Writer: Russell W. Steele
Published Year: 2007
Publisher: Informa Healthcare USA, Inc.
Page: 325 Pages
Size: 4.4 MB
Physicians are expected to maintain, at their command, an extensive fund of knowledge. It is, of course, not realistic to commit all important information to memory or even to retain what will be considered essential aspects of diagnosis and treatment. We all, therefore, rely on reference sources for optimal patient care. Our personal libraries not only assure against omissions in medical management but also allow the most efficient method for keeping abreast of new developments in each subspecialty.
A major addition to the literature over the last ten years has been the publication of numerous guidelines for managing both the specific infections and clinical situations that predispose to infectious diseases. These guidelines have been written by experts under the direction of the American Academy of Pediatrics (Red Book: Report of the Committee on Infectious Diseases), the Infectious Diseases Society of America, and the Centers for Disease Control and Prevention. A major change to the third edition of this handbook is inclusion of all current guidelines that pertain to the management of infectious diseases in children. These guidelines, based on evidence-based medicine, are not meant to define standards of care; rather, they offer a framework from which physicians can make final decisions.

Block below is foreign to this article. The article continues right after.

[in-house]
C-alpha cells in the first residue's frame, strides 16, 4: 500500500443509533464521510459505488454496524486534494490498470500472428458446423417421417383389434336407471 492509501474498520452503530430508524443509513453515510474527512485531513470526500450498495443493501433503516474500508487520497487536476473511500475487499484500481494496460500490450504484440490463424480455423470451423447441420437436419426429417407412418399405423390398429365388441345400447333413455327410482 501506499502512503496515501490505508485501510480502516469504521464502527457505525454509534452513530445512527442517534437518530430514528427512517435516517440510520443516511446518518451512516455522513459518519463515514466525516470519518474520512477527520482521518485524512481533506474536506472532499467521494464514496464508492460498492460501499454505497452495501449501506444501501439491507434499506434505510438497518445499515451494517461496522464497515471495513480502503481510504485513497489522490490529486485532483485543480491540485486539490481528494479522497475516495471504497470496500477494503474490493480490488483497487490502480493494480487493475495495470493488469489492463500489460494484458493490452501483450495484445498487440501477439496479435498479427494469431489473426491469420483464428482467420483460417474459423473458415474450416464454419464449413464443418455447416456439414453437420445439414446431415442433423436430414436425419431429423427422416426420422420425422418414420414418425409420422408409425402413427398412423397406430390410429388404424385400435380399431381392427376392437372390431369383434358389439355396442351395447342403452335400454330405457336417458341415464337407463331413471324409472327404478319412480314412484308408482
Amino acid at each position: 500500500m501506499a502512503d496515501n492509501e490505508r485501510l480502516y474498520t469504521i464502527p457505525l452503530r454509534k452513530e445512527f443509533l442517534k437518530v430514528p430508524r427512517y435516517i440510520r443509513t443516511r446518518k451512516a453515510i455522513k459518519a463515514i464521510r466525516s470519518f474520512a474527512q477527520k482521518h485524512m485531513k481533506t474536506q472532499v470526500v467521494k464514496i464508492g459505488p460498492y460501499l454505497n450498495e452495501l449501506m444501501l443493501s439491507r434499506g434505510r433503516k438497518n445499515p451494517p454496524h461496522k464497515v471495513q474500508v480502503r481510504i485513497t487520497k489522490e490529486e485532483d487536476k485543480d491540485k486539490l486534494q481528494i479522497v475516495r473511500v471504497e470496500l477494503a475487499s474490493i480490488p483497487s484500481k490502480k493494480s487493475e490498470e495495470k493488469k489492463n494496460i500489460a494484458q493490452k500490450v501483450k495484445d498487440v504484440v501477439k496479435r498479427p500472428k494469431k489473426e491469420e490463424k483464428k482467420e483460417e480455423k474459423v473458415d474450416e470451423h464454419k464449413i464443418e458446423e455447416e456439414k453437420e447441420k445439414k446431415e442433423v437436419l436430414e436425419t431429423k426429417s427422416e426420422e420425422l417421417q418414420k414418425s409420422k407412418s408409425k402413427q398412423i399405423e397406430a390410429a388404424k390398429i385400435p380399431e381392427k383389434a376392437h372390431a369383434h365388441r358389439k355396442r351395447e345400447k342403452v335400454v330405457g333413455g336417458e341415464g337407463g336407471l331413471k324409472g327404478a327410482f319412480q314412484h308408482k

In the care of pediatric patients, infectious diseases make up over half of all diagnostic considerations. For this reason, the pediatrician or primary care physician must particularly prepare him or herself with a basic understanding of infectious processes. In many cases, knowledge of the disease must be applied in the clinical setting with minimal delay. These situations may be best handled if the physician has at hand a reliable, concise manual that condenses essential information related to diagnosis and treatment, and that is the primary intent of this handbook. In most cases, it simply offers a rapid check of already planned
management. In other cases, it may give guidance in an area less familiar to the clinician.
Most of the information in this book is presented in tabular or protocol form, which is essential for providing a quick reference in the broad area of pediatric infectious diseases. Where there is some difference of opinion, particularly for modalities of treatment, I have often elected to present just one approach. However, every effort has been made to use published
guidelines and consensus recommendations.